Originally posted December 2010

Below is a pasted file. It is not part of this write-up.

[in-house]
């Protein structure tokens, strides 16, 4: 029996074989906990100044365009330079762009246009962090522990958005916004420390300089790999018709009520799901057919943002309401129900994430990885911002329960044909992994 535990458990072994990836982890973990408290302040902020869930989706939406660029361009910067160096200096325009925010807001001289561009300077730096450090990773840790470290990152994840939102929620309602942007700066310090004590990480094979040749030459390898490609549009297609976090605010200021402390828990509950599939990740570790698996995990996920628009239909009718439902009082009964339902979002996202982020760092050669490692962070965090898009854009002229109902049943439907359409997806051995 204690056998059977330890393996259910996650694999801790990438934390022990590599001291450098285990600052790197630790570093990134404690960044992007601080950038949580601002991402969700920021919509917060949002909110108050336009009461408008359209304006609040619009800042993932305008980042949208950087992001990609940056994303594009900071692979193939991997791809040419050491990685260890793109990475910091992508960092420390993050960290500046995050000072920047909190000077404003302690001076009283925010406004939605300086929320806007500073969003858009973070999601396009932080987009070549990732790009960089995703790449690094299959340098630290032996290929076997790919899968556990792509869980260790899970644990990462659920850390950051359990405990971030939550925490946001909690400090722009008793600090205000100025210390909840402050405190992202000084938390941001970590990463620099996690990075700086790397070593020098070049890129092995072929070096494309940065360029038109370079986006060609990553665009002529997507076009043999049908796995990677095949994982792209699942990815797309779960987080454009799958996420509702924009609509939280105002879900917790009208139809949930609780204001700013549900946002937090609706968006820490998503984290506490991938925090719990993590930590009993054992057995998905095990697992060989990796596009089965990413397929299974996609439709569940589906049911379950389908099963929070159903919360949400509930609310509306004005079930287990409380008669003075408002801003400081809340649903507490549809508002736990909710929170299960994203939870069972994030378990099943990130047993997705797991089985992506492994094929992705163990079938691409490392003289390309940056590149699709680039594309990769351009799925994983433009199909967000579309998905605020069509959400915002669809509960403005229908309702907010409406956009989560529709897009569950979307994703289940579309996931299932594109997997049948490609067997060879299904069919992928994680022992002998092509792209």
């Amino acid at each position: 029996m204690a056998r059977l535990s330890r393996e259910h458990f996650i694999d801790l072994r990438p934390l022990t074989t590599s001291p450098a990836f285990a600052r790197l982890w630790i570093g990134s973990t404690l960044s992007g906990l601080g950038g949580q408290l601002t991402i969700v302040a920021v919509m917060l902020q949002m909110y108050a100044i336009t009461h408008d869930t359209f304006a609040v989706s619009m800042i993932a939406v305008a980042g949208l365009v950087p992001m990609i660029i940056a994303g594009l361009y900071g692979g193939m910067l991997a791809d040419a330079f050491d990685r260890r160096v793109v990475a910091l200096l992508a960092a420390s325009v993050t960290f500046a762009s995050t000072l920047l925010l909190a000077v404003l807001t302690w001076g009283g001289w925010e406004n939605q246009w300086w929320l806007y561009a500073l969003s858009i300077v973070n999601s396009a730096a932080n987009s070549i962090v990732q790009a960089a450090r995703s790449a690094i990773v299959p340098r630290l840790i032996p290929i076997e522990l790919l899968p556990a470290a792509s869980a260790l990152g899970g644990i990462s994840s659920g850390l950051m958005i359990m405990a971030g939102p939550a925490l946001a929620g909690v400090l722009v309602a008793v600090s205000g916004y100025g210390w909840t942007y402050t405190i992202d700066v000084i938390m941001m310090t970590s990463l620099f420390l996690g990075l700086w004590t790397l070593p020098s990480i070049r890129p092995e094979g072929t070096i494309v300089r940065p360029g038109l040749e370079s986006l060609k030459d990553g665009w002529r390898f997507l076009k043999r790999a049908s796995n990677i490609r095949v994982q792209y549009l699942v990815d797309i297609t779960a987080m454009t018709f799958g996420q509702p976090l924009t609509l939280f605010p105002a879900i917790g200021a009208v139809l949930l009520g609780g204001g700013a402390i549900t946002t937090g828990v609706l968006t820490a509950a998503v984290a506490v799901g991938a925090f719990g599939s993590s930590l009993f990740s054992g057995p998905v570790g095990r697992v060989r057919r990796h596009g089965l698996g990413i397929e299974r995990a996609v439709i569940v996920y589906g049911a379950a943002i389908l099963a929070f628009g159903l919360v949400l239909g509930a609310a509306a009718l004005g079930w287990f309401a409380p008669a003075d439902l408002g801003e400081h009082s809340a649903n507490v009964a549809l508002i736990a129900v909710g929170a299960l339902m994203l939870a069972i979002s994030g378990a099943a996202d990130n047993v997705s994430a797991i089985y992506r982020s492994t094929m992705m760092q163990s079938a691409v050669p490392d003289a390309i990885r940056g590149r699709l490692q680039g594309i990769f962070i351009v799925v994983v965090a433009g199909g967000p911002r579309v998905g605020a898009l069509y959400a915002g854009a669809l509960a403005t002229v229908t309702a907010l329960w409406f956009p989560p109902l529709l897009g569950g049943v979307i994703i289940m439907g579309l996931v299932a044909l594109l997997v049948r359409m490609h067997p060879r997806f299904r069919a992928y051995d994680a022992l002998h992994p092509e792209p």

The first volume of essays in MEI’s special series on Higher Education and the Middle East dealt with Serving the Knowledge-based Economy. Volume 2 addressed Empowering Under-served and Vulnerable Populations. This final volume examines yet another feature of the changing landscape of higher education in the region, namely the proliferation of institutional partnerships. As this collection makes clear, there exists a rich variety of such partnerships, ranging from the establishment of joint programs and foreign branch campuses to individual mentoring relationships. These partnerships, which serve as vehicles for the transmission of ideas, information, and pedagogical practices, are aimed at equipping the next generation with the requisite knowledge and skills to flourish. They also provide new ways to stimulate creativity and foster cross-cultural harmony. Many of them do just that. Yet, as a number of the authors point out, some of these partnerships are not without their limitations and challenges, including how to link pedagogy to culture and how to ensure that a high quality of education is made available to students by foreign educational providers. To be sure, the future of the Middle East hinges on unleashing the potential of the region’s human capital. As this series shows, investment in and reform of higher education is underway across the region. The hallmark of many of these initiatives is educational “borrowing” of one form or another. However, neither the learning outcomes that they have generated nor their effects on Middle Eastern economies and societies have yet to be fully felt.